Overall I quite enjoyed The Four Profound Weaves. It was a gorgeously written exploration of identity with a heady dose of magic to go with it. I am keen to read more stories set in the Birdverse and other stories by Lemberg as well. I would go seek them out immediately if I wasn't so behind on other review books. I highly recommend The Four Profound Weaves to readers looking for fantasy with any of: desert settings, weaving, or trans narratives.

4.5 / 5 stars

First published: Tachyon Publications, September 2020
Series: Birdverse, but I think all the stories so far stand alone
Format read: eARC
Source: Publisher via NetGalley

Sunday, 16 August 2020

Short stories 11 to 17 are late and disorderly

This batch of stories is an unusual number because I feel bad for posting them so late. I had plans to do a proper Hugo round-up post as I did for novellas, but for various reasons that didn't happen. So here are some of the short stories and novelettes that were shortlisted for Hugo awards.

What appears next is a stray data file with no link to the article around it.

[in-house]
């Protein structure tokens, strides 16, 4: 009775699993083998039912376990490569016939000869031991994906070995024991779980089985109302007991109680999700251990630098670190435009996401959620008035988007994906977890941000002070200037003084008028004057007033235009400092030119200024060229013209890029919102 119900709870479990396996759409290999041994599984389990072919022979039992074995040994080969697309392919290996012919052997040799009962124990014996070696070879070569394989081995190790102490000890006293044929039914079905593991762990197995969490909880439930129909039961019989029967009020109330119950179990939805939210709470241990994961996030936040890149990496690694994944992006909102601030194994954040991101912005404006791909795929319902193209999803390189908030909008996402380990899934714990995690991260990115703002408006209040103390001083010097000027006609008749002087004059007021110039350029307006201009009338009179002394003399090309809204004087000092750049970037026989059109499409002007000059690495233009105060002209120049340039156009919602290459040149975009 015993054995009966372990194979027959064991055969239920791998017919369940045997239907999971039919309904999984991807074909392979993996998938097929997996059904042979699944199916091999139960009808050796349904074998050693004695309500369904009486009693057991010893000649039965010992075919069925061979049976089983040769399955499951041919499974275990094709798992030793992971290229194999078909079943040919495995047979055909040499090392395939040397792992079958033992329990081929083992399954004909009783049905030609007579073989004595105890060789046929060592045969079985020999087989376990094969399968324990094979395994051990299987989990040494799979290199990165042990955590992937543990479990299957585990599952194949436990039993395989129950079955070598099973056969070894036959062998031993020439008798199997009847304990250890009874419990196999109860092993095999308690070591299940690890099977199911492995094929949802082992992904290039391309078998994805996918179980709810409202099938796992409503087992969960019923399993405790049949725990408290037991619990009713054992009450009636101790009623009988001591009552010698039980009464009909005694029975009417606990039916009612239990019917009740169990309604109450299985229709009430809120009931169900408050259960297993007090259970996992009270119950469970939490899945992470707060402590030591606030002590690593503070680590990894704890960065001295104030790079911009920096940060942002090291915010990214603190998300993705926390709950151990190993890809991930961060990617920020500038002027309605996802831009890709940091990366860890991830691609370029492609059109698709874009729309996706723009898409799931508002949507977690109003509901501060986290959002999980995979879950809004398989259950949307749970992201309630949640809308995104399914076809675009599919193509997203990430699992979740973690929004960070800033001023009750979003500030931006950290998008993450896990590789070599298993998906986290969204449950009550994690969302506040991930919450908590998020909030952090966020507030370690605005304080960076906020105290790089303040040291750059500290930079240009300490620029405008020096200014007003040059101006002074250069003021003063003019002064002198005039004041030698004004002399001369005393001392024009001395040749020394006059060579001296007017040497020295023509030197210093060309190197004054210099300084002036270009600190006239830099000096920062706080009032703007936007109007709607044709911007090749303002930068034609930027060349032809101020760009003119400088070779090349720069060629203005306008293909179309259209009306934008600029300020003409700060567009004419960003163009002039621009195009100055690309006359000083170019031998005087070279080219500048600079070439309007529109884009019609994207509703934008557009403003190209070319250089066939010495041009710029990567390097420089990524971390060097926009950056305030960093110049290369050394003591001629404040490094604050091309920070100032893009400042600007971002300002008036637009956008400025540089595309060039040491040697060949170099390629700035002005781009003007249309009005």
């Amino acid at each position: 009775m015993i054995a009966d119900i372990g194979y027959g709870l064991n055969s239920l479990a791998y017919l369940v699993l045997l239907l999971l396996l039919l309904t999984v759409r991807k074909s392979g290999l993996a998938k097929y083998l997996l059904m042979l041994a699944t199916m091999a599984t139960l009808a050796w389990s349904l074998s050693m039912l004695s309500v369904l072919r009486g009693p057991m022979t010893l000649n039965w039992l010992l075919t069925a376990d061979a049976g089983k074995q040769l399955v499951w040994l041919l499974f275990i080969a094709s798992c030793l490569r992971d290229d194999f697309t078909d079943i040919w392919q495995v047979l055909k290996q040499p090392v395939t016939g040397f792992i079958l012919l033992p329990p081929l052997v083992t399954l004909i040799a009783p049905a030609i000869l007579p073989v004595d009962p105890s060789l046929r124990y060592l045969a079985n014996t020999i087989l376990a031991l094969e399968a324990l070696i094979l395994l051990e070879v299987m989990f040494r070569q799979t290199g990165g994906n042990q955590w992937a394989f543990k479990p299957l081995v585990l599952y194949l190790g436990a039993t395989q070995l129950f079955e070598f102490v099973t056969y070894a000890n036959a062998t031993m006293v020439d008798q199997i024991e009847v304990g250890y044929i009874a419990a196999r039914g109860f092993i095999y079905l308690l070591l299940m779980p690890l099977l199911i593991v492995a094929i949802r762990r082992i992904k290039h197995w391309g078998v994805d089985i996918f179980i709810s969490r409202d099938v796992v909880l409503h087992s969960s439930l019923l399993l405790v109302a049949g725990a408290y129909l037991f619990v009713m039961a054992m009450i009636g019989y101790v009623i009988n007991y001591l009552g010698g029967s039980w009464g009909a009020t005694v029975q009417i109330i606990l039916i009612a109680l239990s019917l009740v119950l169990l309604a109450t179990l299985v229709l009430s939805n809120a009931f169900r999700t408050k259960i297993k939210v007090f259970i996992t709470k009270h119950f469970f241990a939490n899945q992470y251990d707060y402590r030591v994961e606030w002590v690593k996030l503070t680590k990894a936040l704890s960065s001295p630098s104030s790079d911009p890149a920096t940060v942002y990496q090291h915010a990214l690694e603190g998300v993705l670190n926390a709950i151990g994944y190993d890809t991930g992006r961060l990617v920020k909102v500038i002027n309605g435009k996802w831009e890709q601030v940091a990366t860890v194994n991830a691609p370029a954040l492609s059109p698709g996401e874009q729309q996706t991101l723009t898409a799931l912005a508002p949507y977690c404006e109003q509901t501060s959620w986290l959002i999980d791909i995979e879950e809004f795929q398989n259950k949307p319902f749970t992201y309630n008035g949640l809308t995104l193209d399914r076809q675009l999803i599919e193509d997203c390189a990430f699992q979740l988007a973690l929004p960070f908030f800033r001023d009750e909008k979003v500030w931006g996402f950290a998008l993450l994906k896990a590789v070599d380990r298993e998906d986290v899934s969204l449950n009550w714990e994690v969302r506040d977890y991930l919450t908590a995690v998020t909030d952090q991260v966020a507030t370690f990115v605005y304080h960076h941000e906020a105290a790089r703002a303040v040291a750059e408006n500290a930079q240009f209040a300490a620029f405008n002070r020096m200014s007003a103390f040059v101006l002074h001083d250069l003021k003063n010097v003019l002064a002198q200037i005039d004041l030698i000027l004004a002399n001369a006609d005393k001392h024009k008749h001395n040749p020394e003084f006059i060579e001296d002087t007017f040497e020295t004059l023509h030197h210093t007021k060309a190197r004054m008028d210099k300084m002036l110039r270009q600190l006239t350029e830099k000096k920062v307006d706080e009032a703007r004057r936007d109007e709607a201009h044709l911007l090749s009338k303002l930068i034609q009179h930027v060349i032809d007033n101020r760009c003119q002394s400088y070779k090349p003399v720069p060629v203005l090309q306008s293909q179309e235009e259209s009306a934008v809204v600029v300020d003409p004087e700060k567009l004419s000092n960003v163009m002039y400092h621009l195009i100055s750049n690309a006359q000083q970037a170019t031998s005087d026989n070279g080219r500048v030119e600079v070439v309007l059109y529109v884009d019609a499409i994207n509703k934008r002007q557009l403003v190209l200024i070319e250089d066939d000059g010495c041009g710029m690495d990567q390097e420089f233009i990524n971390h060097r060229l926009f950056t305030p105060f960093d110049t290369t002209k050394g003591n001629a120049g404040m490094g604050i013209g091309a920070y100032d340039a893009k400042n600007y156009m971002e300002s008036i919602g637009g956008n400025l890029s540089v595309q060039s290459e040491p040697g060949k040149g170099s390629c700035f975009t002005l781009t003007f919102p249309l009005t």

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The Blur in the Corner of Your Eye by Sarah Pinsker — An enjoyable mystery-ish story about a mystery writing a in cabin in the woods. Things inevitably go wrong, but it wasn’t quite the horror scenario I was expecting. I enjoyed it. Source: https://uncannymagazine.com/article/the-blur-in-the-corner-of-your-eye

The Archronology of Love by Caroline M. Yoachim — A long story about interesting far-future alien tech which records history. People interacting with said tech while trying to work out what happened to a failed colony planet. Also a sad love story. It was OK, but it didn’t really grab me. Source: http://www.lightspeedmagazine.com/fiction/the-archronology-of-love/